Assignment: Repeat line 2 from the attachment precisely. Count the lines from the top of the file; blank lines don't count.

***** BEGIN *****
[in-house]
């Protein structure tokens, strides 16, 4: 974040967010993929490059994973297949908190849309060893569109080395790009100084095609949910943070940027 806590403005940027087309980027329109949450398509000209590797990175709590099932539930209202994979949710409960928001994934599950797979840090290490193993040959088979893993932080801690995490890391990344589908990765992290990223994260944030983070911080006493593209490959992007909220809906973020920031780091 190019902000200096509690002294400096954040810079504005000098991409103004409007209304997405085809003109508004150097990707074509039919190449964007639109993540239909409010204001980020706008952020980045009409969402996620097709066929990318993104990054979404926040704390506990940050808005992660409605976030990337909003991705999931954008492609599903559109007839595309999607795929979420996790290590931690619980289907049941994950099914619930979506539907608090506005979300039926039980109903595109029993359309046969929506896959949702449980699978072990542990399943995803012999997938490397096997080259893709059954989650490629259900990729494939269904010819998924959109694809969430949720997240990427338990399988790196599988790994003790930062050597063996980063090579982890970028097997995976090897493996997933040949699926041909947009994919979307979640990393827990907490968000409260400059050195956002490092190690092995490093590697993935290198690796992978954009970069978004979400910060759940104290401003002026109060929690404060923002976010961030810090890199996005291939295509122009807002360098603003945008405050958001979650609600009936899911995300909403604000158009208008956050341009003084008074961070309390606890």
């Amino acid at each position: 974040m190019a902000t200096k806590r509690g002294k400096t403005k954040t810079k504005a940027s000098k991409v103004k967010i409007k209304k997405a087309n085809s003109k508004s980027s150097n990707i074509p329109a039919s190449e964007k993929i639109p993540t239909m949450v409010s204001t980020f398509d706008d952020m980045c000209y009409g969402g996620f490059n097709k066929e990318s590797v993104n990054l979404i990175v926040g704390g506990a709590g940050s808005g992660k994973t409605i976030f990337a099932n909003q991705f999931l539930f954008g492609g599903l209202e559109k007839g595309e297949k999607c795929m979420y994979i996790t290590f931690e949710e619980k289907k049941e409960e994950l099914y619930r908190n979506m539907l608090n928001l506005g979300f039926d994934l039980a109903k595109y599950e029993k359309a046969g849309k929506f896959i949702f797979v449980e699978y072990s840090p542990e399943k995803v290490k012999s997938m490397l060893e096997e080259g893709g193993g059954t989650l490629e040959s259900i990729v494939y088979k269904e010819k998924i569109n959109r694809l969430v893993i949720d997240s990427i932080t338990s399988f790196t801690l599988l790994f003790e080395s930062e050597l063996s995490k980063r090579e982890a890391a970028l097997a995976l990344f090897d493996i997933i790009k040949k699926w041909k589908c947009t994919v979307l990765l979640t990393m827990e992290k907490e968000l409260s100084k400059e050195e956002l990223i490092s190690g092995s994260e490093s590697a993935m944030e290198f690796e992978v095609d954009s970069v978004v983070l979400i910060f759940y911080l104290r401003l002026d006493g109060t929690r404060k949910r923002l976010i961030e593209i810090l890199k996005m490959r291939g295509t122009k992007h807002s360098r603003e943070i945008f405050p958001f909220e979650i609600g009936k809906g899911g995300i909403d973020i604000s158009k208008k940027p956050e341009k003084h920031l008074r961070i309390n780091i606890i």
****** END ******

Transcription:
């Protein structure tokens, strides 16, 4: 974040967010993929490059994973297949908190849309060893569109080395790009100084095609949910943070940027 806590403005940027087309980027329109949450398509000209590797990175709590099932539930209202994979949710409960928001994934599950797979840090290490193993040959088979893993932080801690995490890391990344589908990765992290990223994260944030983070911080006493593209490959992007909220809906973020920031780091 190019902000200096509690002294400096954040810079504005000098991409103004409007209304997405085809003109508004150097990707074509039919190449964007639109993540239909409010204001980020706008952020980045009409969402996620097709066929990318993104990054979404926040704390506990940050808005992660409605976030990337909003991705999931954008492609599903559109007839595309999607795929979420996790290590931690619980289907049941994950099914619930979506539907608090506005979300039926039980109903595109029993359309046969929506896959949702449980699978072990542990399943995803012999997938490397096997080259893709059954989650490629259900990729494939269904010819998924959109694809969430949720997240990427338990399988790196599988790994003790930062050597063996980063090579982890970028097997995976090897493996997933040949699926041909947009994919979307979640990393827990907490968000409260400059050195956002490092190690092995490093590697993935290198690796992978954009970069978004979400910060759940104290401003002026109060929690404060923002976010961030810090890199996005291939295509122009807002360098603003945008405050958001979650609600009936899911995300909403604000158009208008956050341009003084008074961070309390606890």